While fibromyalgia and resistance exercise have often been considered an impossible combination, a new study has found that with a customized program, women can achieve considerable improvements in their health.
“If the goal for these women is to improve their strength, then they shouldn’t be afraid to exercise, but they need to exercise the right way. It has long been said that they will only experience more pain as a result of resistance exercise, that it doesn’t work. But in fact, it does,” said Anette Larsson, Ph.D., whose dissertation at Sahlgrenska Academy in Sweden was in physical therapy.
As part of her dissertation, she studied 130 women between the ages of 20 and 65 with fibromyalgia, a disease in which nine of 10 cases are women.
Fibromyalgia is characterized by widespread muscle pain and increased pain sensitivity, often combined with fatigue, reduced physical capacity and the limitation of daily activities, the researcher explained.
About half of the 67 women in the study +were randomly selected to undergo a program of person-centered, progressive resistance exercise led by a physical therapist.
The other 63 women made up the control group and underwent a more traditional therapy program with relaxation exercises.
The training and exercises were held twice a week and lasted for 15 weeks.
“The women who did resistance exercise began at very light weights, which were determined individually for each participant because they have highly varying levels of strength,” Larsson said. “We began at 40 percent of the max and then remained at that level for three to four weeks before increasing to 60 percent.”
According to the study’s findings, more than six of 10 women were able to reach a level of exercise at 80 percent of their maximum strength. One of the ten was at 60 percent, while the others were below that figure.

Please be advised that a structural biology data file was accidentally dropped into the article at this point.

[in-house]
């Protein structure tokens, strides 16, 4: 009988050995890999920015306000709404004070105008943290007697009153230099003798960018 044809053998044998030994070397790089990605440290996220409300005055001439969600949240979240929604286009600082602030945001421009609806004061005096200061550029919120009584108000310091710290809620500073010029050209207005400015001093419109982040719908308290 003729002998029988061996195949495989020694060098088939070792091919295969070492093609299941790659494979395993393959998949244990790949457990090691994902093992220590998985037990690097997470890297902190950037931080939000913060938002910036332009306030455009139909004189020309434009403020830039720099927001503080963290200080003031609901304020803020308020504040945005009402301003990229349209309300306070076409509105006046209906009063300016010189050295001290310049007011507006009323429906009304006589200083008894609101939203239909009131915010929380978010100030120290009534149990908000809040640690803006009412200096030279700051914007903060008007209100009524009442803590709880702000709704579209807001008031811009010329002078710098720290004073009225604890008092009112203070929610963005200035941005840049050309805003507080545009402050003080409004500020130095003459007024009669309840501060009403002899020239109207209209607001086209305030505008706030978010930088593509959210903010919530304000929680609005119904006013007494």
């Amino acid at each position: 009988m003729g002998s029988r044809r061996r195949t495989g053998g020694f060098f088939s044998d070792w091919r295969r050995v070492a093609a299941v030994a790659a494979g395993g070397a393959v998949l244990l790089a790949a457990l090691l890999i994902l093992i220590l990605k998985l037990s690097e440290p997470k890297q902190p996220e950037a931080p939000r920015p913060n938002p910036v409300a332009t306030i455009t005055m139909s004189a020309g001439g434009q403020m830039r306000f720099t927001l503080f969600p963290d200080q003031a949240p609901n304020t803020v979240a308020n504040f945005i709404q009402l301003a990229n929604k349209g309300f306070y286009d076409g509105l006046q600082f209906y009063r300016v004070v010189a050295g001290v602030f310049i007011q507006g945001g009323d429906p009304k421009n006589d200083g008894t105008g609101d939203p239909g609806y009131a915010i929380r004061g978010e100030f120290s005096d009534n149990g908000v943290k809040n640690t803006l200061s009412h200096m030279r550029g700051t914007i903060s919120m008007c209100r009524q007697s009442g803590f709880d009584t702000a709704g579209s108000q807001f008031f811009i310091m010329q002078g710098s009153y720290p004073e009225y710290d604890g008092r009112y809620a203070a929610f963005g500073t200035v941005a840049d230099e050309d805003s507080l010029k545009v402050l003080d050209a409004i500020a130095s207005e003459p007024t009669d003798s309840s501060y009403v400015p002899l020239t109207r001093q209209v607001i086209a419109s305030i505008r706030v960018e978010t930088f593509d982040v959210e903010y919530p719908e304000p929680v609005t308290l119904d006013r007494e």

Five women chose to stop the training due to increased pain.
The group as a whole had 71 percent attendance at the exercise sessions.
“On a group level, the improvements were significant for essentially everything we measured,” she said. “The women felt better, gained muscle strength, had less pain, better pain tolerance, better health-related quality of life, and less limitation of activities. Some of the women did not manage the exercise and became worse, which is also an important part of the findings.”
In the control group, the improvements were not as significant, but Larsson noted that even in these women hand and arm strength improved.
The relaxation exercises probably led to reduced muscle tension in the arms and shoulders, which in turn allowed the women to develop more strength, she said.
The findings for the women in the resistance exercise group are affected by several factors, including the degree of pain and fear of movement before and during the exercise sessions, according to Larsson.
Progress for the group as a whole is largely attributed to the person-centered approach, with individually adjusted exercises and the support of a physical therapist, she added.
“An interview study we conducted shows clearly that the women need support to be able to choose the right exercises and the right loads,” she said. “They also need help when pain increases. This requires, quite simply, support from someone who knows their disease, preferably a physical therapist.”